Long-term and mid-term mobility decision processes in different life trajectories generate complex dynamics, in which consecutive life events are interrelated and time dependent. This study uses the Bayesian network approach to study the dynamic relationships among residential events, household structure events, employment/education events, and car ownership events. Using retrospective data obtained from a web-based survey in Beijing, China, first structure learning is used to discover the direct and indirect relationships between these mobility decisions. Parameter learning is then applied to describe the conditional probabilities and predict the direct and indirect effects of actions and policies in the resulting network. The results confirm the interdependencies between these long-term and mid-term mobility decisions, and evidence the reactive and proactive behavior of individuals and households in the context of various life events over the course of their lives. In this regard, it is important to note that an increase in household size has a contemporaneous effect on car acquisition in the future; while residential events have a synergic relationship with employment/education events. Moreover, if people’s residential location or workplace/study location moves from an urban district to a suburban or outer suburban district, this has both lagged and concurrent effects on car acquisition.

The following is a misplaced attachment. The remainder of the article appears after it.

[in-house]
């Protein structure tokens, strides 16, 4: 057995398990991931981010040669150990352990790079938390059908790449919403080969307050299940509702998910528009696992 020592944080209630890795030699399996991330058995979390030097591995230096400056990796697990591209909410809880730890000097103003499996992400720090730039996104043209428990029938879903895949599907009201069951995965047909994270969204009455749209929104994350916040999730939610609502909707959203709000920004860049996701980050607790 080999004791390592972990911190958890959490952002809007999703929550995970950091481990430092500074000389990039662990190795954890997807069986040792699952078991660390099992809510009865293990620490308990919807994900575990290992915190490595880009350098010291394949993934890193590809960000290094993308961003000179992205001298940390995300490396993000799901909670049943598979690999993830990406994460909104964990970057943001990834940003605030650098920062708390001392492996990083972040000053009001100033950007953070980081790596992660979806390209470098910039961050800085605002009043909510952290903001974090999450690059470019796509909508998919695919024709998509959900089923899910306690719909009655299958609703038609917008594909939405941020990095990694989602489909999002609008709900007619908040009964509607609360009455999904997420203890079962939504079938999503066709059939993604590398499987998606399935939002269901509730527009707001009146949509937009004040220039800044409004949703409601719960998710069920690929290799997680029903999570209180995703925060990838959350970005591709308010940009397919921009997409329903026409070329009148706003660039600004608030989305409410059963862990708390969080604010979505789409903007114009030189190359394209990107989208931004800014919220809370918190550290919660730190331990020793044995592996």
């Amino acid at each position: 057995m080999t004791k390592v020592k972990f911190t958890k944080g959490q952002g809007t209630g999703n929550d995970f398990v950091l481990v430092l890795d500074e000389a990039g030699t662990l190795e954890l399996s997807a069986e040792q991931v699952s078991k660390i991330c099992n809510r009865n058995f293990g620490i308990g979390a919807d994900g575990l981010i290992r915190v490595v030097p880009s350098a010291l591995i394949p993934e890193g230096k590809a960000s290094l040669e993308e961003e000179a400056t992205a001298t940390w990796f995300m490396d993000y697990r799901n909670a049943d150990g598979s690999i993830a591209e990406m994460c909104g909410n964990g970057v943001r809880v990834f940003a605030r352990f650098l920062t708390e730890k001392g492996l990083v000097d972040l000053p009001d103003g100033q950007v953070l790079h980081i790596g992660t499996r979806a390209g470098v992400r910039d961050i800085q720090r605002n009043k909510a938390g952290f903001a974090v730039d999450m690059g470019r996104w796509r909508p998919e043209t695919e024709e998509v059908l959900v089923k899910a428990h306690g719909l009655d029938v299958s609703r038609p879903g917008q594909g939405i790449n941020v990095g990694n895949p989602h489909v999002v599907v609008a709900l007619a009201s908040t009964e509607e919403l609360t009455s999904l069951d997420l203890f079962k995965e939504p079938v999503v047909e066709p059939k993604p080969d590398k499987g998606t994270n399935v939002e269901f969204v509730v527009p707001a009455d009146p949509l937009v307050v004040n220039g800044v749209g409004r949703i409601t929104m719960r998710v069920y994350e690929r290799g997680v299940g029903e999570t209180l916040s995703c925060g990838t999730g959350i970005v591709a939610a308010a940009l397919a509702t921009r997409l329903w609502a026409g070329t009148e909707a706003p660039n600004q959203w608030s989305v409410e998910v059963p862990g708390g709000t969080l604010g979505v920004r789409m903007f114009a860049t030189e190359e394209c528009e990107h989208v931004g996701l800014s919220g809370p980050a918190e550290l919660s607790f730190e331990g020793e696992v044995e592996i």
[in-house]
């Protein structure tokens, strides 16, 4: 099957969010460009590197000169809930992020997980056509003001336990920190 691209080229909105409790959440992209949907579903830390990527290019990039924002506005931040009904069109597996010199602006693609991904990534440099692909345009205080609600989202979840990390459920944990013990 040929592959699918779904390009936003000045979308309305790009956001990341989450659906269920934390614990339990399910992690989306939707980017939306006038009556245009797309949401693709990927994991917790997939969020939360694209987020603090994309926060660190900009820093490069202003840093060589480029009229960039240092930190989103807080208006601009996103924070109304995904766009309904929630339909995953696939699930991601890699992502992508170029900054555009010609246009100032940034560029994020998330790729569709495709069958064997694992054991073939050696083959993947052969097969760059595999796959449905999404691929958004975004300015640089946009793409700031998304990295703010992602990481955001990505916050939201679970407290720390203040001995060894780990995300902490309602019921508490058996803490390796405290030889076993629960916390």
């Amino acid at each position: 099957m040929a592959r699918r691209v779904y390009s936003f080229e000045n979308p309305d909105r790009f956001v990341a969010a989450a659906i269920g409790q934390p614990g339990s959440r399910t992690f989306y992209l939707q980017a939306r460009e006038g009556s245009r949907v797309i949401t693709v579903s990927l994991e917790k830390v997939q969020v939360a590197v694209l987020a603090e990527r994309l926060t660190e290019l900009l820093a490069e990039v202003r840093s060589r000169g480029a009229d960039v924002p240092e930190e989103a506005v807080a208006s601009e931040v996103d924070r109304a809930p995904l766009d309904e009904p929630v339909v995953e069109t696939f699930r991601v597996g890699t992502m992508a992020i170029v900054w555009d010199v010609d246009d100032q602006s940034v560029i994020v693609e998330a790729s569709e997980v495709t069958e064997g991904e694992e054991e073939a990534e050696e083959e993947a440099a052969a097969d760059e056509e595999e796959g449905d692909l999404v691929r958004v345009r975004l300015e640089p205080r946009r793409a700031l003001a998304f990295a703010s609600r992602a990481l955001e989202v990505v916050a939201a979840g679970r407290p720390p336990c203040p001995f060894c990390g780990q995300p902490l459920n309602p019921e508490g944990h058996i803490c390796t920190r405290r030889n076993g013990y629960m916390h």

|Number of pages||12|
|Journal||Transportation Research Record|
|Publication status||Published - 1 Dec 2018|
|Event||97th Annual Meeting of the Transportation Research Board - Washington DC, United States|
Duration: 7 Jan 2018 → 11 Jan 2018
Conference number: 97th